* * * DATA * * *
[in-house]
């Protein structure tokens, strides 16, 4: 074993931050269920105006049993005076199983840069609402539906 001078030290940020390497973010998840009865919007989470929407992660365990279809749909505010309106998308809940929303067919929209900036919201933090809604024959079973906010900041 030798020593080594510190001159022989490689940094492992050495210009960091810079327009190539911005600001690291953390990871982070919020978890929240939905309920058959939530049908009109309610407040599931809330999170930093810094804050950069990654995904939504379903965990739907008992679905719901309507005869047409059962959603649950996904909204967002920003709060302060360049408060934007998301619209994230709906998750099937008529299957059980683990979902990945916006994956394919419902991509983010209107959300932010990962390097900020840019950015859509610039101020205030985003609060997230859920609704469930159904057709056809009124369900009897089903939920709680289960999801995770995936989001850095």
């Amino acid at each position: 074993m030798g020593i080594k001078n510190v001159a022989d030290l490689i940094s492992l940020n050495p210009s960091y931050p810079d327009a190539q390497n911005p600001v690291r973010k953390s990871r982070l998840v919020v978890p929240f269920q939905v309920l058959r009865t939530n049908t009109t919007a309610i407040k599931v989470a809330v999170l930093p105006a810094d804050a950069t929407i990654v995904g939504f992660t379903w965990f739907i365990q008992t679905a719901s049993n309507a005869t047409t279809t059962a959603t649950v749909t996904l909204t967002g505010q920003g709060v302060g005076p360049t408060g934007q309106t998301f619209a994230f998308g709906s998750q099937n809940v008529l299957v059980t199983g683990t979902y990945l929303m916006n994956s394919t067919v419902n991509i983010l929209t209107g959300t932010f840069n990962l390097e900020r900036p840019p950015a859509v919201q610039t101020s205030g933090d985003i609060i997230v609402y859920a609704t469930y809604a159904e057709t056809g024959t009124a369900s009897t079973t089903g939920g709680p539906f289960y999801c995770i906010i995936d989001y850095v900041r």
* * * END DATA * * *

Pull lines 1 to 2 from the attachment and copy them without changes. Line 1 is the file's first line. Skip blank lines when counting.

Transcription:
[in-house]
């Protein structure tokens, strides 16, 4: 074993931050269920105006049993005076199983840069609402539906 001078030290940020390497973010998840009865919007989470929407992660365990279809749909505010309106998308809940929303067919929209900036919201933090809604024959079973906010900041 030798020593080594510190001159022989490689940094492992050495210009960091810079327009190539911005600001690291953390990871982070919020978890929240939905309920058959939530049908009109309610407040599931809330999170930093810094804050950069990654995904939504379903965990739907008992679905719901309507005869047409059962959603649950996904909204967002920003709060302060360049408060934007998301619209994230709906998750099937008529299957059980683990979902990945916006994956394919419902991509983010209107959300932010990962390097900020840019950015859509610039101020205030985003609060997230859920609704469930159904057709056809009124369900009897089903939920709680289960999801995770995936989001850095």